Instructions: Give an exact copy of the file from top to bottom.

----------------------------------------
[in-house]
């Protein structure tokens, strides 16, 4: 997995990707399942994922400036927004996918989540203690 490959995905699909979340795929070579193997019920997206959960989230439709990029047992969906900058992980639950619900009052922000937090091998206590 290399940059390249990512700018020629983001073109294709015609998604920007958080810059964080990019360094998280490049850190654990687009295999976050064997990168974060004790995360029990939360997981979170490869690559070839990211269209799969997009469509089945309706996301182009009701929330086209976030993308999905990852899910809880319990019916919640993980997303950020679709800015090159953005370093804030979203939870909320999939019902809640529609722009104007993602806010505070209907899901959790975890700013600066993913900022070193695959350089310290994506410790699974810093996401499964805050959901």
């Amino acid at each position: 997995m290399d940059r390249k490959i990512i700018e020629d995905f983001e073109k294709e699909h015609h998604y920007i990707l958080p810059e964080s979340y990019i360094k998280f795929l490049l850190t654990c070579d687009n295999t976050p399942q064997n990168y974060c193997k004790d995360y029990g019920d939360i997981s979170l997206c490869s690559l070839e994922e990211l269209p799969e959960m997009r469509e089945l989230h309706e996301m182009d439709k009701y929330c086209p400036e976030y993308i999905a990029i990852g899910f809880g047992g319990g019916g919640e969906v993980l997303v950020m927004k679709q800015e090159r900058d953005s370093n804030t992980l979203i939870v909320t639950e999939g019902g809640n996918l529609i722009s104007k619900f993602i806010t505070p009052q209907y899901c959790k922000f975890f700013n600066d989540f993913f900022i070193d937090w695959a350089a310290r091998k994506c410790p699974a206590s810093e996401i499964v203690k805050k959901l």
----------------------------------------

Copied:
[in-house]
């Protein structure tokens, strides 16, 4: 997995990707399942994922400036927004996918989540203690 490959995905699909979340795929070579193997019920997206959960989230439709990029047992969906900058992980639950619900009052922000937090091998206590 290399940059390249990512700018020629983001073109294709015609998604920007958080810059964080990019360094998280490049850190654990687009295999976050064997990168974060004790995360029990939360997981979170490869690559070839990211269209799969997009469509089945309706996301182009009701929330086209976030993308999905990852899910809880319990019916919640993980997303950020679709800015090159953005370093804030979203939870909320999939019902809640529609722009104007993602806010505070209907899901959790975890700013600066993913900022070193695959350089310290994506410790699974810093996401499964805050959901």
């Amino acid at each position: 997995m290399d940059r390249k490959i990512i700018e020629d995905f983001e073109k294709e699909h015609h998604y920007i990707l958080p810059e964080s979340y990019i360094k998280f795929l490049l850190t654990c070579d687009n295999t976050p399942q064997n990168y974060c193997k004790d995360y029990g019920d939360i997981s979170l997206c490869s690559l070839e994922e990211l269209p799969e959960m997009r469509e089945l989230h309706e996301m182009d439709k009701y929330c086209p400036e976030y993308i999905a990029i990852g899910f809880g047992g319990g019916g919640e969906v993980l997303v950020m927004k679709q800015e090159r900058d953005s370093n804030t992980l979203i939870v909320t639950e999939g019902g809640n996918l529609i722009s104007k619900f993602i806010t505070p009052q209907y899901c959790k922000f975890f700013n600066d989540f993913f900022i070193d937090w695959a350089a310290r091998k994506c410790p699974a206590s810093e996401i499964v203690k805050k959901l």